The actual cause of motion blur goes back to when the film is exposed - every frame, the shutter is held open long enough for enough light to fall on the film to expose it properly. Anything moving during the exposure leaves a blurry trail - motion blur. When the movie is projected the film is actually held perfectly still while the projector is shining light through the frame. A shutter cuts off the light while the film is advanced to the next frame. You do not see the film rolling.

When frames are shown in sequence, the motion blur acts as a sort of "temporal anti-aliasing," smoothing out apparent motion in the same way that anti-aliasing a font or other computer generated image causes it to look smooth instead of blocky.
this is cool info,
never thought much of how a camera works, and it makes a lot more sense now...



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Old 06-16-2010, 01:32 PM   #29
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Quote:
Originally Posted by Tale View Post
These are the results on my Intel Core 2 Duo E6300 1.86 GHz / Nvidia GeForce 9500 GT:

Code:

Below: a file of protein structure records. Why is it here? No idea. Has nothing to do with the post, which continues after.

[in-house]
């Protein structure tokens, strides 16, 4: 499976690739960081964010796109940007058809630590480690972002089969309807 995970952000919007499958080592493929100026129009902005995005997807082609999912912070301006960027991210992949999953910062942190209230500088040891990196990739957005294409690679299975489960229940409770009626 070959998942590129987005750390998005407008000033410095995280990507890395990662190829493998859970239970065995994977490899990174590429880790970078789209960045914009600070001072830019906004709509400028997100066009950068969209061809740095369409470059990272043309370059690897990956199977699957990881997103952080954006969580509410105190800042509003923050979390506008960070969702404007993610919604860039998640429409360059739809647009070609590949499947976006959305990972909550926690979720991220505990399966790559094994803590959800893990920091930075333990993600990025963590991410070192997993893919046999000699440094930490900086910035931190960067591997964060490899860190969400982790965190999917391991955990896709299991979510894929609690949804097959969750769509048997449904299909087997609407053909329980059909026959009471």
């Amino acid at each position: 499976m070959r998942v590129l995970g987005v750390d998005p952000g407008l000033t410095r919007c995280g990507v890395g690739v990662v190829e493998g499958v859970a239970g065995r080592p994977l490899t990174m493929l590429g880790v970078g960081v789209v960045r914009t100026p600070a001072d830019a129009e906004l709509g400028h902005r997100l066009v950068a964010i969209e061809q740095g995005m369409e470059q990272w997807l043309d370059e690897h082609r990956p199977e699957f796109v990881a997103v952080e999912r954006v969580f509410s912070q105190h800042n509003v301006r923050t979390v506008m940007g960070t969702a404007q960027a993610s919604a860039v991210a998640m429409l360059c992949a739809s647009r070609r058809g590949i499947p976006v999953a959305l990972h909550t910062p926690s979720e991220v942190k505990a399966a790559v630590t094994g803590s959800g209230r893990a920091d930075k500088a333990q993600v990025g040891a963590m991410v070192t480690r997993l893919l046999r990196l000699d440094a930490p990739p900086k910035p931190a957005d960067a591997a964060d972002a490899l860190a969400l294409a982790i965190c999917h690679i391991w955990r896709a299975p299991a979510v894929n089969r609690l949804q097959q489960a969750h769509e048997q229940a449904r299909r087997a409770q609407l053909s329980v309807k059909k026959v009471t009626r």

Schwa's testapp.exe:
-----------------------------
                  GDI+   LICE
lines:           0.468  0.064  7.3X
curves:          0.772  0.311  2.5X
circles:         0.509  0.056  9.1X
filled circles:  0.353  0.231  1.5X

Justin's testapp.exe:
-----------------------------
                  GDI+   LICE
lines:           0.477  0.058  8.2X
curves:          0.770  0.237  3.2X
circles:         0.816  0.101  8.1X
I have a slightly faster computer at home (an Intel Core 2 Duo E6600 2.40 GHz) with a slightly lesser graphics card (Nvidia GeForce 8400 GS), so I thought I'd run the tests on that machine as well. These are the results:

Code:
Schwa's testapp.exe:
-----------------------------
                  GDI+   LICE
lines:           0.493  0.051  9.7X
curves:          0.795  0.272  2.9X
circles:         0.532  0.045  11.8X
filled circles:  0.366  0.200  1.8X

Justin's testapp.exe:
-----------------------------
                  GDI+   LICE
lines:           0.498  0.047  10.6X
curves:          0.794  0.219  3.6X
circles:         0.820  0.089  9.2X
When I compare these results with my earlier test at work, it clearly shows that LICE performs better on an E6600 than on an E6300, which is expected. However, GDI+ doesn't perform better on the E6600 machine, it performs worse. I think this is because of the lesser graphics card. So tt would seem that LICE benefits more from a fast CPU, while GDI+ benefits more from a fast graphics card.
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Old 06-17-2010, 02:20 PM   #30
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2nd Testapp
Ubuntu 10.04
Linux 2.6.32-22-generic (i686)
Wine 1.2 rc3
Intel Core2Duo P8600
GeForce 9300M GS - Driver Version:195.36.24
Fullscreen
________________________________________________

Lice

Lines 19.222
Curves 14.135
Circles 19.499

GDI+

Lines 0.098
Curves 0.132
Circles 0.064

________________________________________________